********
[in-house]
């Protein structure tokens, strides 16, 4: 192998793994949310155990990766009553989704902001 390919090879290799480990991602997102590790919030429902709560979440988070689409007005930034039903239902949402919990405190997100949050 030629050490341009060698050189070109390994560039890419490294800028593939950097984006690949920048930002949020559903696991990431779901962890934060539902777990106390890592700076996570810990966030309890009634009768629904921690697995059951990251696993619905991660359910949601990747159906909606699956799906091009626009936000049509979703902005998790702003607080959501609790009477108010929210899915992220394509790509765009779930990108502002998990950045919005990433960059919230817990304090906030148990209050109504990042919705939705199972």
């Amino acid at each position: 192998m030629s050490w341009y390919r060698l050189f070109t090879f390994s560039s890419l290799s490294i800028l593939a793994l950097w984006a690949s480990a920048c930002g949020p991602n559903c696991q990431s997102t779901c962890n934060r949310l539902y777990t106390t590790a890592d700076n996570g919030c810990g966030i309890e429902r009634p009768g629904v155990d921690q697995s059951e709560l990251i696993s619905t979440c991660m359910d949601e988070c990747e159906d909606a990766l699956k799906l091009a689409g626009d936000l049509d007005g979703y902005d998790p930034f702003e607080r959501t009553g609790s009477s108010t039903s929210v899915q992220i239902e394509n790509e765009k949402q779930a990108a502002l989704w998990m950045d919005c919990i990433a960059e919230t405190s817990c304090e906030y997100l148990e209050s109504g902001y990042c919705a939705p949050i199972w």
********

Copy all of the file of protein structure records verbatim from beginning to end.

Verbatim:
[in-house]
């Protein structure tokens, strides 16, 4: 192998793994949310155990990766009553989704902001 390919090879290799480990991602997102590790919030429902709560979440988070689409007005930034039903239902949402919990405190997100949050 030629050490341009060698050189070109390994560039890419490294800028593939950097984006690949920048930002949020559903696991990431779901962890934060539902777990106390890592700076996570810990966030309890009634009768629904921690697995059951990251696993619905991660359910949601990747159906909606699956799906091009626009936000049509979703902005998790702003607080959501609790009477108010929210899915992220394509790509765009779930990108502002998990950045919005990433960059919230817990304090906030148990209050109504990042919705939705199972």
């Amino acid at each position: 192998m030629s050490w341009y390919r060698l050189f070109t090879f390994s560039s890419l290799s490294i800028l593939a793994l950097w984006a690949s480990a920048c930002g949020p991602n559903c696991q990431s997102t779901c962890n934060r949310l539902y777990t106390t590790a890592d700076n996570g919030c810990g966030i309890e429902r009634p009768g629904v155990d921690q697995s059951e709560l990251i696993s619905t979440c991660m359910d949601e988070c990747e159906d909606a990766l699956k799906l091009a689409g626009d936000l049509d007005g979703y902005d998790p930034f702003e607080r959501t009553g609790s009477s108010t039903s929210v899915q992220i239902e394509n790509e765009k949402q779930a990108a502002l989704w998990m950045d919005c919990i990433a960059e919230t405190s817990c304090e906030y997100l148990e209050s109504g902001y990042c919705a939705p949050i199972w």